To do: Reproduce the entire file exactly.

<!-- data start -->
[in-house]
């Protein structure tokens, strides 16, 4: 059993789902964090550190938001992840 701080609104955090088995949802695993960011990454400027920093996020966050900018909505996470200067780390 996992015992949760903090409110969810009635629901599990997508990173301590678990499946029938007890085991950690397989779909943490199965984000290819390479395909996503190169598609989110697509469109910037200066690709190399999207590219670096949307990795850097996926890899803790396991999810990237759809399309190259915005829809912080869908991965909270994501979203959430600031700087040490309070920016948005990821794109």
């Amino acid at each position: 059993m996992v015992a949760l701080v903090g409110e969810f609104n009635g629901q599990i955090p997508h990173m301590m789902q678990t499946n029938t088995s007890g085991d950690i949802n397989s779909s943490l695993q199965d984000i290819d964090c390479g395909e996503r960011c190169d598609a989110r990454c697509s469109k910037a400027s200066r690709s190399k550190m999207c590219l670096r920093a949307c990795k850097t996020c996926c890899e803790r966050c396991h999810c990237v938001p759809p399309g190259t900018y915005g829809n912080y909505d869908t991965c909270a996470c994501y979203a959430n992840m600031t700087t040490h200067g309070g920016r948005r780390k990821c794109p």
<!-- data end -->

[in-house]
């Protein structure tokens, strides 16, 4: 059993789902964090550190938001992840 701080609104955090088995949802695993960011990454400027920093996020966050900018909505996470200067780390 996992015992949760903090409110969810009635629901599990997508990173301590678990499946029938007890085991950690397989779909943490199965984000290819390479395909996503190169598609989110697509469109910037200066690709190399999207590219670096949307990795850097996926890899803790396991999810990237759809399309190259915005829809912080869908991965909270994501979203959430600031700087040490309070920016948005990821794109």
């Amino acid at each position: 059993m996992v015992a949760l701080v903090g409110e969810f609104n009635g629901q599990i955090p997508h990173m301590m789902q678990t499946n029938t088995s007890g085991d950690i949802n397989s779909s943490l695993q199965d984000i290819d964090c390479g395909e996503r960011c190169d598609a989110r990454c697509s469109k910037a400027s200066r690709s190399k550190m999207c590219l670096r920093a949307c990795k850097t996020c996926c890899e803790r966050c396991h999810c990237v938001p759809p399309g190259t900018y915005g829809n912080y909505d869908t991965c909270a996470c994501y979203a959430n992840m600031t700087t040490h200067g309070g920016r948005r780390k990821c794109p």